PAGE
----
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Oxycodone in palliative care

Oxycodone is a medicine like morphine that works as a strong pain reliever (painkiller). When used correctly at the right dose, there's no evidence that it either shortens or prolongs life. The name sounds similar to codeine, but it isn't the same.

How is oxycodone taken?

These are two common ways of taking oxycodone:

Controlled-release (slow-acting) tablets

Controlled-release tablets usually last for 12 hours. They come in different strengths from 5 mg through to 80 mg. Because they last for 12 hours, you need to take them every 12 hours, for example 8 am and 8 pm or 9 am and 9 pm.

These tablets don't help with sudden sharp pain or bouts of pain that happen between the morning and night-time doses. You need to swallow the tablets whole – don't chew or crush any of them. Your doctor may need to prescribe a combination of tablet strengths to get the right dose for you.

Immediate-release (fast-acting) capsules or liquid (elixir)

The brand name is OxyNorm, and it also comes in different strengths. The medicine starts to work within half to one hour of being taken and lasts for four to six hours.

Fast-acting OxyNorm is suitable for sudden pain that happens despite regular pain relief. This pain is known as breakthrough pain or incident pain. You can also use it occasionally before you start taking long-acting medications.

Does oxycodone work for all pain?

No. Oxycodone only helps some types of pain, and you may need to take other pain relief medicine as well. Your doctor will discuss this with you.

Will I need more and more to control the pain?

You may need to steadily increase the dose of oxycodone, particularly when starting it, to work out the right dose. Your doctor will do this slowly and steadily over a few days – it may take up to two weeks to get the right dose. As your illness progresses, you may need to increase the dose, but this usually happens because the pain is getting worse. It doesn't mean that the oxycodone is losing its effect.

What side effects might I get?


Although oxycodone is a good pain reliever, almost everybody who takes it gets constipated. You should make sure your doctor routinely prescribes a good laxative, which you need to take regularly. You can also help to ease this by eating more fruit, vegetables, brown bread, bran-based breakfast cereals and drinking plenty of liquids.

Nausea and vomiting

About a third of people starting oxycodone can feel sick, or even throw up in the first week to 10 days. Fortunately, this usually goes away. If this is a problem for you, your doctor can prescribe an anti-sickness tablet. Bear in mind that other things might be causing the vomiting and nausea – it may not be the oxycodone. Talk to your doctor or nurse if you're having problems.


Sometimes people feel more sleepy or drowsy than usual for a few days after starting oxycodone or increasing the dose. This usually wears off quickly. If it affects you in this way, you must not drive or operate dangerous machinery.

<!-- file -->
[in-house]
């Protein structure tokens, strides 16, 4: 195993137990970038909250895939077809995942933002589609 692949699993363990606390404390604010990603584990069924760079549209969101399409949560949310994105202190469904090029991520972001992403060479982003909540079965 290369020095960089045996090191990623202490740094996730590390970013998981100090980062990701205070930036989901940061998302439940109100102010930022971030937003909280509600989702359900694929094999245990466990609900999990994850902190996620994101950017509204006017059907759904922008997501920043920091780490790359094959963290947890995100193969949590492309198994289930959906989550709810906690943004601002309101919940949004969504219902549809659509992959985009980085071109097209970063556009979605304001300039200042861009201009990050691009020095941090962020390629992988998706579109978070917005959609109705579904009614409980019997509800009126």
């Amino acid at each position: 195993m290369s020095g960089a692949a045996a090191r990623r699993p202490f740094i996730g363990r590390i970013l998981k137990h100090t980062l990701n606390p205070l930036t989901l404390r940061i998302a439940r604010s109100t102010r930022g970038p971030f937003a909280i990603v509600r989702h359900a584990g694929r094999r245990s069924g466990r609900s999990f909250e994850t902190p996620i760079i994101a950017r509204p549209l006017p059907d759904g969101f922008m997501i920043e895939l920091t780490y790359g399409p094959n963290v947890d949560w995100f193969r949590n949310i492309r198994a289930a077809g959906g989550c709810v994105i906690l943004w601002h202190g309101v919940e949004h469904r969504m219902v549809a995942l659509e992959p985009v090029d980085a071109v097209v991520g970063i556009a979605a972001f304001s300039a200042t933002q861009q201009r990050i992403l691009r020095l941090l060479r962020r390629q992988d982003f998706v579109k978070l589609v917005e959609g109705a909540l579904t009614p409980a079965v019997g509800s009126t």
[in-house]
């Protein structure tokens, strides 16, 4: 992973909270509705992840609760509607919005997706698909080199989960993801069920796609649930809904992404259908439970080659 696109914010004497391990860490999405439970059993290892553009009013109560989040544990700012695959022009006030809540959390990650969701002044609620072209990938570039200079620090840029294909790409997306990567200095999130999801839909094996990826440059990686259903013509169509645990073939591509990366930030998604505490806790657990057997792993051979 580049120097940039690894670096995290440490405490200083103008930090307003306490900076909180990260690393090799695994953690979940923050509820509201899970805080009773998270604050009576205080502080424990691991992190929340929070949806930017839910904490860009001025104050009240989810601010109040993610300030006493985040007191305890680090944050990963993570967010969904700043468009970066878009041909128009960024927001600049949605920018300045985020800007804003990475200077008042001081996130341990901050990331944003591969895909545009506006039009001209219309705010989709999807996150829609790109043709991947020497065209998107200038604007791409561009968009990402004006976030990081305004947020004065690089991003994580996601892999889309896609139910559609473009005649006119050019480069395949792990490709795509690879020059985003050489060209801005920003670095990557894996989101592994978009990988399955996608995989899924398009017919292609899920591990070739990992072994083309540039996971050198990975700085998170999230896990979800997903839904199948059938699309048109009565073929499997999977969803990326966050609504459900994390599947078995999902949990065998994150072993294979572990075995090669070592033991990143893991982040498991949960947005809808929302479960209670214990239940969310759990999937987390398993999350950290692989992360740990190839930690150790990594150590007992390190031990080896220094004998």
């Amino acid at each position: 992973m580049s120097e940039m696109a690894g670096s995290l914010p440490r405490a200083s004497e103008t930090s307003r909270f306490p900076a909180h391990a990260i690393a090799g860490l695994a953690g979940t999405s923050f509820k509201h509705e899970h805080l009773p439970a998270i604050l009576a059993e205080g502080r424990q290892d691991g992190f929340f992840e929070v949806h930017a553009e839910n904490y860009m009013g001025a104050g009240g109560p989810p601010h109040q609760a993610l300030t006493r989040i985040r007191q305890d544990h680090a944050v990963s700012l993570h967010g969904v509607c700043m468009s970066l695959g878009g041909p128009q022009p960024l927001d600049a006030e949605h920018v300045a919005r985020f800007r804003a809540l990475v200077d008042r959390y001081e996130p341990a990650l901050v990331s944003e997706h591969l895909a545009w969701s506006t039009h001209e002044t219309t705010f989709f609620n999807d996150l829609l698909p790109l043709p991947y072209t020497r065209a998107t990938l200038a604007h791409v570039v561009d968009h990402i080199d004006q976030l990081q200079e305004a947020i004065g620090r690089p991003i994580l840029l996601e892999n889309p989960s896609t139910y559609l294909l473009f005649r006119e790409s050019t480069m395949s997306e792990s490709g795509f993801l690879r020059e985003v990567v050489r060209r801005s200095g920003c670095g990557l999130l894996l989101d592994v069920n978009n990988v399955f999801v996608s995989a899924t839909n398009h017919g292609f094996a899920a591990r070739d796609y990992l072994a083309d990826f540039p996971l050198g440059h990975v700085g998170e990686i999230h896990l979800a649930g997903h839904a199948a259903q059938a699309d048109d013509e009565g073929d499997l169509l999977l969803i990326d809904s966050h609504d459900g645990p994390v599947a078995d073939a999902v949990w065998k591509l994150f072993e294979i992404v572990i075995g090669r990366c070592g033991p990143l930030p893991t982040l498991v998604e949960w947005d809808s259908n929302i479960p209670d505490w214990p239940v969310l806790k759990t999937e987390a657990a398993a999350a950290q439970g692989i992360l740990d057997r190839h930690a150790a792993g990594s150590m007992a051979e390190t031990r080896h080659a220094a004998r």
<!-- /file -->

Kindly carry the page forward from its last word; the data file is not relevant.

Less common side effects when taking oxycodone include unsteadiness, confusion and hallucinations, sweating, blurred vision, and a dry mouth.

Will I become addicted to oxycodone?

When oxycodone is used to relieve pain, it's very unlikely to cause addiction. You may be able to reduce or even stop oxycodone if you can use another treatment to reduce or take away the pain. If you need to reduce or stop your oxycodone, make sure you talk about it with a doctor as it's best to reduce the dose gradually to decrease the risk of having withdrawal symptoms.

What about driving?

Taking oxycodone doesn't automatically mean you can't drive. You need to talk to your doctor about this. However, if you have difficulty staying alert or concentrating, or if you're physically weak or ill, it isn't wise to drive. If your doctor says driving is OK, follow these general guidelines:

Remember – ultimately the risk lies with you. If you're involved in an accident, you'll be questioned closely if you seem to be under the influence of drugs.

Can I drink alcohol?

The combination of oxycodone and alcohol will probably make you feel sleepy or drunk much sooner than usual, so it's sensible to drink less than you're used to until you know what sort of effect it has on you.

Does taking oxycodone mean I'm near the end?

Oxycodone is a strong pain reliever. Doctors prescribe it when someone has strong pain. This might be after a serious accident or after an operation, as well as for cancer pain or other serious conditions that simpler pain relievers don't work for.

The time to start using oxycodone is when the pain is bad enough. It doesn't mean that you're dying.

My oxycodone dose

My dose of oxycodone (BNM) (controlled-release) is:


mg every 12 hours.

If you get pain despite taking slow-release oxycodone, you can safely take OxyNorm four-hourly as necessary. It will work within half to one hour and can last for up to six hours. If you need more than two doses a day, please consult your doctor.

My dose of OxyNorm Elixir or capsules is:


mg every



Note: The OxyNorm dose will change if the oxycodone (BNM) dose is changed.

Who do I contact if I get pain?

My community nurse:


My GP:


Other contacts:




Keep a diary of the doses and times of any medications you take for breakthrough pain and any changes to your controlled-release oxycodone. Have this available for your community nurse or GP each time you see them. In the diary, also keep note of how often you pass a bowel motion (poo).

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Written by Christchurch Hospital Palliative Care Service. Adapted by HealthInfo clinical advisers. Last reviewed September 2017. Last updated August 2018.

Page reference: 59259

Review key: HIPAL-17434